Rental vehicles 30 each include a local controller 32 provided with a cellular or mobile telephone equipment 34. The cellular phones communicate with appropriate cellular telephone network systems 36. The cellular telephone network connects into a phone company 38 which in turn connects a number called to a predetermined HQ 6. This predetermined HQ is designated the originating HQ 12 mentioned earlier. These connections are normally performed by normal land based telephone lines.
Each local controller located in the vehicle 30 also includes a global position sensor (GPS) 40 for receiving geo position data from satellites 42. The acquisition of this position data is well known in the art and will not be discussed further.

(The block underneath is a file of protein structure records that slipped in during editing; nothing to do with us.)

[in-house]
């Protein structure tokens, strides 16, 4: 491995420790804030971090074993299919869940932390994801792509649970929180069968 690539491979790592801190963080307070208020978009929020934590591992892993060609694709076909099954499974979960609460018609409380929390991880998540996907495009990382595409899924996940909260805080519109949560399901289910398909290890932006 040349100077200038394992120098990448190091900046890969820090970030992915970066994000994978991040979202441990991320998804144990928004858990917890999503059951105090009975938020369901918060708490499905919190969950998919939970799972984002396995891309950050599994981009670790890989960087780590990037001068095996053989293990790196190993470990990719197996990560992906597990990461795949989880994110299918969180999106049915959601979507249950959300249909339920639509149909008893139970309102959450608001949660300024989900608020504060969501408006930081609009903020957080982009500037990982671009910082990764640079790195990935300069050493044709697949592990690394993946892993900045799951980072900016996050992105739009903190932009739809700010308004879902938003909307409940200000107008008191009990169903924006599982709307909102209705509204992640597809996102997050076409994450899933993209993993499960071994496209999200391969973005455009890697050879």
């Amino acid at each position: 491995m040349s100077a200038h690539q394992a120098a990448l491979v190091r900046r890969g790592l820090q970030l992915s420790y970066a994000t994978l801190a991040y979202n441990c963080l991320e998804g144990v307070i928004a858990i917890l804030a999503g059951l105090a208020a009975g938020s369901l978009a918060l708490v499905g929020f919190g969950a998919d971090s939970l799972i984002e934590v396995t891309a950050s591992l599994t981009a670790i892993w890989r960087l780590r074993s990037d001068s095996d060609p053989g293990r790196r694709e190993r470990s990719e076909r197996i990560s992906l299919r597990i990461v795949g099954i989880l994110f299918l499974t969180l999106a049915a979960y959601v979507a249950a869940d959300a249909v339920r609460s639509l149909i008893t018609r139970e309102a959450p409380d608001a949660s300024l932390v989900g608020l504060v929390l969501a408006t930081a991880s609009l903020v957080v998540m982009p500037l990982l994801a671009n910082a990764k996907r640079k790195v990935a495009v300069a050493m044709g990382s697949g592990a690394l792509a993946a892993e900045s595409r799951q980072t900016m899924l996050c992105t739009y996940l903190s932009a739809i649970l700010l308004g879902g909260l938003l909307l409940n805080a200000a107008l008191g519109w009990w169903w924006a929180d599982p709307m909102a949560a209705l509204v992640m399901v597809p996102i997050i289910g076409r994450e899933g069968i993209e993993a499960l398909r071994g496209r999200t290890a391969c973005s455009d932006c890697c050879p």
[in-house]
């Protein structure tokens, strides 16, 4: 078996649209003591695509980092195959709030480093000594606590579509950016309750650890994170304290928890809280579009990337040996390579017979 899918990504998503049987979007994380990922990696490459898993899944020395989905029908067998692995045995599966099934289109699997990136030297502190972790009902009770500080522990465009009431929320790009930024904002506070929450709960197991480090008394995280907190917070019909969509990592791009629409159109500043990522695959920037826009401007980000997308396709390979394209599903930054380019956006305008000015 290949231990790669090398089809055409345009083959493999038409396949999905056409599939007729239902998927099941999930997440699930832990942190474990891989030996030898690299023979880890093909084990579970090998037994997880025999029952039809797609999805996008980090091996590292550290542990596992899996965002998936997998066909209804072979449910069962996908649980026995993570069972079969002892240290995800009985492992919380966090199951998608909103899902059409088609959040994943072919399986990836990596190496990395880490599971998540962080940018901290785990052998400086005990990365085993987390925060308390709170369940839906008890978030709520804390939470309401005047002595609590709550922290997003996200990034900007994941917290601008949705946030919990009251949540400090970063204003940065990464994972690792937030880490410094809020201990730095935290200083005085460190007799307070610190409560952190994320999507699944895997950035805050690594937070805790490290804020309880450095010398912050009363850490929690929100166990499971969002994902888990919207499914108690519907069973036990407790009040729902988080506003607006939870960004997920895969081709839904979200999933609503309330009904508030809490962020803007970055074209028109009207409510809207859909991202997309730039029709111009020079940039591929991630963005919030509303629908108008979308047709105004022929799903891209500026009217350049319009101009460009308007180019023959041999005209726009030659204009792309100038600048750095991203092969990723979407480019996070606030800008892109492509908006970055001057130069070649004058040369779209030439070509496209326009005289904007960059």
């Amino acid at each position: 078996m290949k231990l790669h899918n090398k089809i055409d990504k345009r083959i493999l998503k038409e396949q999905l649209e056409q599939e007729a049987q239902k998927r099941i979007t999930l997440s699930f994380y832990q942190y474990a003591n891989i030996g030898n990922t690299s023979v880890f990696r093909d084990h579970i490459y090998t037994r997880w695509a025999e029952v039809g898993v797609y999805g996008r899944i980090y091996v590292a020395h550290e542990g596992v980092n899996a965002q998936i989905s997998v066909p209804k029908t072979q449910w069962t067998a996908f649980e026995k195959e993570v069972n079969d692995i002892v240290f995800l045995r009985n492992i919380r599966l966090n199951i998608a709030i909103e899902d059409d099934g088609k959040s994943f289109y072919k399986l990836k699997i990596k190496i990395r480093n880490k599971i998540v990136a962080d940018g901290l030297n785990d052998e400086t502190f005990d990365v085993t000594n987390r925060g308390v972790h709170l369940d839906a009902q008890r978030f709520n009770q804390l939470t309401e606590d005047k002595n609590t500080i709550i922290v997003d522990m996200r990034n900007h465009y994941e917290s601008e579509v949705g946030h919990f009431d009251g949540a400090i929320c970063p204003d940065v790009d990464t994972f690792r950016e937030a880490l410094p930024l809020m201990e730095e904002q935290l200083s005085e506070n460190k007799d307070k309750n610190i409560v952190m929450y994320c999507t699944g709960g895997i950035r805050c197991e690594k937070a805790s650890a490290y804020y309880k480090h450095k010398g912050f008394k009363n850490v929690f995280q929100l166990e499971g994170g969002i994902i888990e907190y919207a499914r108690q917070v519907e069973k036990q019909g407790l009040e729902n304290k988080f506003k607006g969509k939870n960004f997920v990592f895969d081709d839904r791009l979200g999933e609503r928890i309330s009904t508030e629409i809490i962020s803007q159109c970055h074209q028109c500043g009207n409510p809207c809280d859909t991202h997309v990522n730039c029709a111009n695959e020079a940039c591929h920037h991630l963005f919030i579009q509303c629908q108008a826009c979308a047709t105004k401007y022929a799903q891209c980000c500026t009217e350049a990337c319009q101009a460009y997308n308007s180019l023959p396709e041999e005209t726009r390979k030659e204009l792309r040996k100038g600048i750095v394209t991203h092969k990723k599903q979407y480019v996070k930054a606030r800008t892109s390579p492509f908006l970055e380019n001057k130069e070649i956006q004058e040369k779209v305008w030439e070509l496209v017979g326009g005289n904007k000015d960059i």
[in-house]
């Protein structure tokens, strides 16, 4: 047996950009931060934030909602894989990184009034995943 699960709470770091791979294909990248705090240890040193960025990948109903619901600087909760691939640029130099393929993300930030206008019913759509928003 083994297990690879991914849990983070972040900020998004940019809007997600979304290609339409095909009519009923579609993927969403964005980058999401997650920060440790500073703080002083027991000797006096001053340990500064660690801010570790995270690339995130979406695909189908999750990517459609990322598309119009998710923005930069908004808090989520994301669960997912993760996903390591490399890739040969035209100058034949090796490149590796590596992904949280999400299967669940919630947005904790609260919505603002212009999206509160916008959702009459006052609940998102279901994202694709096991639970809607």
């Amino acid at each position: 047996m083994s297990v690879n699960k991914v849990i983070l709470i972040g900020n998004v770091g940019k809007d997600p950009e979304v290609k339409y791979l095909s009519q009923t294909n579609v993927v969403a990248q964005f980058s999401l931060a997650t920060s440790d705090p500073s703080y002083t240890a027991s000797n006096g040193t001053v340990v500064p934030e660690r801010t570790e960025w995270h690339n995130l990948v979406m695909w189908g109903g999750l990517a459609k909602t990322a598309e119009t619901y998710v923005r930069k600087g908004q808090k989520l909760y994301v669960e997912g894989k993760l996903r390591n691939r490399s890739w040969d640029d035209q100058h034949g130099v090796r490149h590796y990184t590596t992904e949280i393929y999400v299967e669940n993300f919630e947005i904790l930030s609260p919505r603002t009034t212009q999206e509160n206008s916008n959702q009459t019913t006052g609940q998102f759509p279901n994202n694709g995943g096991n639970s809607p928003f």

Referring to FIG. 2, a schematic diagram of the local controller 32 located in the vehicle is shown. The local controller comprises a main processor board 50 having a number of interface adapters for connecting to various components. The process of board 50 is provided with a GSP interface 52, a modem interface 54, a voice I/O interface 56, a card reader interface 58. The processor board 50 also includes input ports for receiving input signals from an ignition switch 60, power from the vehicle battery 62, a battery disconnect signal 64 from a battery disconnect detector circuit 66, time out signals 68 from a clock timer 70, a vehicle speed signal 72 received from an odometer counter and speed pick-up 74, a chassis impact sensor 76, a windshield impact sensor 78 and a fuel level signal 80 from a fuel gauge 82. The processor board also provides output signals to a door unlock register 84 which in turn provides a door lock and unlock signal 86, and an ignition inhibit or control output signal 88 is also provided. The processor board is also connected to a source of auxiliary power such as a battery should the vehicle battery fail. Both the chassis impact and windshield impact signals are provided by respective impact sensors 90 and 92 respectively.